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cold welding[′kōld ‚weld·iŋ]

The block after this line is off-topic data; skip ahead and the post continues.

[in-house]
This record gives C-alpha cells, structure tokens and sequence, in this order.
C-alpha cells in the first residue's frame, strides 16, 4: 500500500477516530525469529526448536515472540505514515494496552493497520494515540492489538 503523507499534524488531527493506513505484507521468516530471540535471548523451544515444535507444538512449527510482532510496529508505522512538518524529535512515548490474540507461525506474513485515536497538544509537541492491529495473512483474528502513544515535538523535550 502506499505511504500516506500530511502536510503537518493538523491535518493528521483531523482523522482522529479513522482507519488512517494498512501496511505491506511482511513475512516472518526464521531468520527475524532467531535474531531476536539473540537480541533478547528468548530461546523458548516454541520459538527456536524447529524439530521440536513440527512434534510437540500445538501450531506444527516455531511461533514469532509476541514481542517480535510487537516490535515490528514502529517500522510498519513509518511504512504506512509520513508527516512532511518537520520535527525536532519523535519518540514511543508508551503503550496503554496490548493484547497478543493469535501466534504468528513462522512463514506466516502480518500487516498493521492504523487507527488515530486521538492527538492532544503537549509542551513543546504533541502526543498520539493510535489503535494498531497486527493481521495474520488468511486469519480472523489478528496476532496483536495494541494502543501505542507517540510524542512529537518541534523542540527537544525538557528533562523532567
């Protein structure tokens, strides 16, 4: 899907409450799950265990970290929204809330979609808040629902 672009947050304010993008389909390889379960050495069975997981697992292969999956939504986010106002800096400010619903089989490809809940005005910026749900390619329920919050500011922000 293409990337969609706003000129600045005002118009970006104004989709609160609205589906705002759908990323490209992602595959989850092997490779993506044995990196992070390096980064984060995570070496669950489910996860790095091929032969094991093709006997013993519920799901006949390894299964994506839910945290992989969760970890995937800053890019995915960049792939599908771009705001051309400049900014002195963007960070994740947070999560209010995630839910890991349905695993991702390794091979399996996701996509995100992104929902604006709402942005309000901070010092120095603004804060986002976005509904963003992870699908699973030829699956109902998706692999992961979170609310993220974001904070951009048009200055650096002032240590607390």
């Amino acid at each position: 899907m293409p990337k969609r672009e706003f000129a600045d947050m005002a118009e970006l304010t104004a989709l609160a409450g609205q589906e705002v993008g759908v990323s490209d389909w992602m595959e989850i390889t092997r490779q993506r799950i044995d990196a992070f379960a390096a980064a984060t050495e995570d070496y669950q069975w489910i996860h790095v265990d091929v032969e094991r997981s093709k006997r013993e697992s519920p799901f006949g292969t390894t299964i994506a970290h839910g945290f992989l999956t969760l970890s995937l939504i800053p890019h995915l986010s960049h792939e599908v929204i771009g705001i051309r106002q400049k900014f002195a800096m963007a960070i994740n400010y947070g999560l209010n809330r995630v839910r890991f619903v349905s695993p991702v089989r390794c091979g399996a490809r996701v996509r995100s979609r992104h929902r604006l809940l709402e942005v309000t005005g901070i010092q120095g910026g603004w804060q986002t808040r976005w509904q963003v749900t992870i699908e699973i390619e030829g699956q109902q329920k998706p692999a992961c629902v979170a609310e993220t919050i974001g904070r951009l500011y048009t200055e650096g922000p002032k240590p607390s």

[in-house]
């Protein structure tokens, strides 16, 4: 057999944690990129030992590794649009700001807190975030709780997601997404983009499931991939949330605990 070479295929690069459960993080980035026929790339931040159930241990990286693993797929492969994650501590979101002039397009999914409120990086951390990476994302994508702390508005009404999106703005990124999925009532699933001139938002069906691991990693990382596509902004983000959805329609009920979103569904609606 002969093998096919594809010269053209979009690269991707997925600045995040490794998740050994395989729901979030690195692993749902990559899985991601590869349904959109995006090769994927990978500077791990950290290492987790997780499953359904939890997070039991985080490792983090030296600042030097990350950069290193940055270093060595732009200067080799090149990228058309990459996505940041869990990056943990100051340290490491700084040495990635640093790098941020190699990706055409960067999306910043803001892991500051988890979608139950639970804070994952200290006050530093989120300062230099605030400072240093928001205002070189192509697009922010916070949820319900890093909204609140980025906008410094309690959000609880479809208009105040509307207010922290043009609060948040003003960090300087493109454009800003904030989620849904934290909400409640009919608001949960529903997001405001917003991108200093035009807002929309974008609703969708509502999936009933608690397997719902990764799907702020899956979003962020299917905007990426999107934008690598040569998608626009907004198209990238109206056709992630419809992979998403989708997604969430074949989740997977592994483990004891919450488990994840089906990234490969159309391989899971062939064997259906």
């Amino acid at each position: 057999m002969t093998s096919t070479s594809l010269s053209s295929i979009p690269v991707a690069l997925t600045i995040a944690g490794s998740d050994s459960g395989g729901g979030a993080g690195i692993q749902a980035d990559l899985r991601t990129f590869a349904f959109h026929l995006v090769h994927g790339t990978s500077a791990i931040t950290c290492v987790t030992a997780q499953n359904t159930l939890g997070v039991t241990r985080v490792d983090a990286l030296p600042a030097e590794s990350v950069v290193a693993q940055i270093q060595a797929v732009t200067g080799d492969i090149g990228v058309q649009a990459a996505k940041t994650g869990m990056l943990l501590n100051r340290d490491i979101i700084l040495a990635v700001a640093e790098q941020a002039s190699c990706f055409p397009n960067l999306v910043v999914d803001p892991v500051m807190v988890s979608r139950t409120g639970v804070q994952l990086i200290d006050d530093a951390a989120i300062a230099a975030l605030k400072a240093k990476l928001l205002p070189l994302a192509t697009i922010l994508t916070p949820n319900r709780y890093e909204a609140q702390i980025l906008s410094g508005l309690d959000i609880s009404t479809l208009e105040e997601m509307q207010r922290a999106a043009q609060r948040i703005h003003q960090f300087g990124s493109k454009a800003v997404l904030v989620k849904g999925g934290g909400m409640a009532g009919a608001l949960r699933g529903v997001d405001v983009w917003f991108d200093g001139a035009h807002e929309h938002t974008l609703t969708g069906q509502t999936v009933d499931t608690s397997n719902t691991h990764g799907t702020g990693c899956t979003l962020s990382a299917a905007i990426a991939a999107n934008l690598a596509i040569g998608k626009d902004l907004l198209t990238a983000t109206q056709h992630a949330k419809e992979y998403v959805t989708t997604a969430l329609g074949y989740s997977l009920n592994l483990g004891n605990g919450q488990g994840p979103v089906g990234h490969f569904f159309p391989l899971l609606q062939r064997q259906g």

a method of welding metals without heating by pressing together the parts to be joined. It is usually done at room temperature and at high pressures—up to 1 giganewton per m2 (104 kg-force per cm2) or more—that produce plastic flow in the metals. Cold welding is a highly productive and economic process; it is especially suitable for plastic materials (plastics and resins) and metals having a cubic, face-centered, crystal lattice, such as aluminum, copper, nickel, silver, and iron (γ-Fe). The most common application is the cold welding of aluminum and of aluminum with dissimilar metals, such as aluminum with copper; the technique makes it possible to avoid the formation of brittle, low-strength intermetallic compounds at the site of the weld, which occur with normal fusion welding. Cold welding is extensively used in electrical engineering, the aviation industry, and elsewhere.